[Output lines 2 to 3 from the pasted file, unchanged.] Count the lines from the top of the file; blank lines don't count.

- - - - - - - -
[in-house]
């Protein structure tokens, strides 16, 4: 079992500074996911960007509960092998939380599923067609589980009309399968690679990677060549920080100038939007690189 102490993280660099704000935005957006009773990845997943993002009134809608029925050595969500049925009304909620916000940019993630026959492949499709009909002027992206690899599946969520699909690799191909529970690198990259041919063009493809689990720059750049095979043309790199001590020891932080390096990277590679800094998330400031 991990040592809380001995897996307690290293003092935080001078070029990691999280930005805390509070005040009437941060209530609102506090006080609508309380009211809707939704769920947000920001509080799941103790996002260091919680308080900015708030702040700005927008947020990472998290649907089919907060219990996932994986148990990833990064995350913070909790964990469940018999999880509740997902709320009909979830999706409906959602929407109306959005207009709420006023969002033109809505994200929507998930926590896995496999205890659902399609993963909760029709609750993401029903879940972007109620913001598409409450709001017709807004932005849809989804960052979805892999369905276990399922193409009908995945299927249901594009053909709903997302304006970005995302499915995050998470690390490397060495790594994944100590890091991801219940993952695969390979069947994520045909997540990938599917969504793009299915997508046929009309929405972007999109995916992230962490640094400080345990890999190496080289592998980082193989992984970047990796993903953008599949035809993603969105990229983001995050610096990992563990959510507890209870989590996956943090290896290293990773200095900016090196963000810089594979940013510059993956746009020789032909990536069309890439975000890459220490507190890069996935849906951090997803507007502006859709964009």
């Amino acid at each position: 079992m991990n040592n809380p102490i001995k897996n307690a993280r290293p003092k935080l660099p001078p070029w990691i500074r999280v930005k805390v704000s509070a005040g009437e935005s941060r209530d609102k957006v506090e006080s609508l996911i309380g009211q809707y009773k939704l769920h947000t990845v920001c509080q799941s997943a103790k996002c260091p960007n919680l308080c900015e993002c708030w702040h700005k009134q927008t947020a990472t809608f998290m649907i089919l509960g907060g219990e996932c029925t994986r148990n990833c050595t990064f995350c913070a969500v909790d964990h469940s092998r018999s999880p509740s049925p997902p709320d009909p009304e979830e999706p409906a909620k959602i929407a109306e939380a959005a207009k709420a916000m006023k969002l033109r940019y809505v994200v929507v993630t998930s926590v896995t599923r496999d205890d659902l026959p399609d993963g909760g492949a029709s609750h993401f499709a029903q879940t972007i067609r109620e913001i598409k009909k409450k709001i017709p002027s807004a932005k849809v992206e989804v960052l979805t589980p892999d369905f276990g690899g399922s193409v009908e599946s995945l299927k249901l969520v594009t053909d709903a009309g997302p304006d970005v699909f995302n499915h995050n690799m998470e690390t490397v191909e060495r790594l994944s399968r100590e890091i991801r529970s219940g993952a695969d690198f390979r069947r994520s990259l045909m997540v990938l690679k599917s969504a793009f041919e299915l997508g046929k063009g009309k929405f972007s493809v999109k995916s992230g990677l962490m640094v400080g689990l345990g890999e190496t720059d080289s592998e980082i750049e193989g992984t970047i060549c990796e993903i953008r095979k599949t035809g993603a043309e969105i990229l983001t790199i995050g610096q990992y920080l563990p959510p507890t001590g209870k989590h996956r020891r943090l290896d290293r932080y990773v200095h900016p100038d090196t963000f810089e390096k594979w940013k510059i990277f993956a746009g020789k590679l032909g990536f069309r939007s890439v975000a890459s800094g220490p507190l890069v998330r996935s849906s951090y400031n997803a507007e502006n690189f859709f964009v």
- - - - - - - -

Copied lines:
């Protein structure tokens, strides 16, 4: 079992500074996911960007509960092998939380599923067609589980009309399968690679990677060549920080100038939007690189 102490993280660099704000935005957006009773990845997943993002009134809608029925050595969500049925009304909620916000940019993630026959492949499709009909002027992206690899599946969520699909690799191909529970690198990259041919063009493809689990720059750049095979043309790199001590020891932080390096990277590679800094998330400031 991990040592809380001995897996307690290293003092935080001078070029990691999280930005805390509070005040009437941060209530609102506090006080609508309380009211809707939704769920947000920001509080799941103790996002260091919680308080900015708030702040700005927008947020990472998290649907089919907060219990996932994986148990990833990064995350913070909790964990469940018999999880509740997902709320009909979830999706409906959602929407109306959005207009709420006023969002033109809505994200929507998930926590896995496999205890659902399609993963909760029709609750993401029903879940972007109620913001598409409450709001017709807004932005849809989804960052979805892999369905276990399922193409009908995945299927249901594009053909709903997302304006970005995302499915995050998470690390490397060495790594994944100590890091991801219940993952695969390979069947994520045909997540990938599917969504793009299915997508046929009309929405972007999109995916992230962490640094400080345990890999190496080289592998980082193989992984970047990796993903953008599949035809993603969105990229983001995050610096990992563990959510507890209870989590996956943090290896290293990773200095900016090196963000810089594979940013510059993956746009020789032909990536069309890439975000890459220490507190890069996935849906951090997803507007502006859709964009």
């Amino acid at each position: 079992m991990n040592n809380p102490i001995k897996n307690a993280r290293p003092k935080l660099p001078p070029w990691i500074r999280v930005k805390v704000s509070a005040g009437e935005s941060r209530d609102k957006v506090e006080s609508l996911i309380g009211q809707y009773k939704l769920h947000t990845v920001c509080q799941s997943a103790k996002c260091p960007n919680l308080c900015e993002c708030w702040h700005k009134q927008t947020a990472t809608f998290m649907i089919l509960g907060g219990e996932c029925t994986r148990n990833c050595t990064f995350c913070a969500v909790d964990h469940s092998r018999s999880p509740s049925p997902p709320d009909p009304e979830e999706p409906a909620k959602i929407a109306e939380a959005a207009k709420a916000m006023k969002l033109r940019y809505v994200v929507v993630t998930s926590v896995t599923r496999d205890d659902l026959p399609d993963g909760g492949a029709s609750h993401f499709a029903q879940t972007i067609r109620e913001i598409k009909k409450k709001i017709p002027s807004a932005k849809v992206e989804v960052l979805t589980p892999d369905f276990g690899g399922s193409v009908e599946s995945l299927k249901l969520v594009t053909d709903a009309g997302p304006d970005v699909f995302n499915h995050n690799m998470e690390t490397v191909e060495r790594l994944s399968r100590e890091i991801r529970s219940g993952a695969d690198f390979r069947r994520s990259l045909m997540v990938l690679k599917s969504a793009f041919e299915l997508g046929k063009g009309k929405f972007s493809v999109k995916s992230g990677l962490m640094v400080g689990l345990g890999e190496t720059d080289s592998e980082i750049e193989g992984t970047i060549c990796e993903i953008r095979k599949t035809g993603a043309e969105i990229l983001t790199i995050g610096q990992y920080l563990p959510p507890t001590g209870k989590h996956r020891r943090l290896d290293r932080y990773v200095h900016p100038d090196t963000f810089e390096k594979w940013k510059i990277f993956a746009g020789k590679l032909g990536f069309r939007s890439v975000a890459s800094g220490p507190l890069v998330r996935s849906s951090y400031n997803a507007e502006n690189f859709f964009v």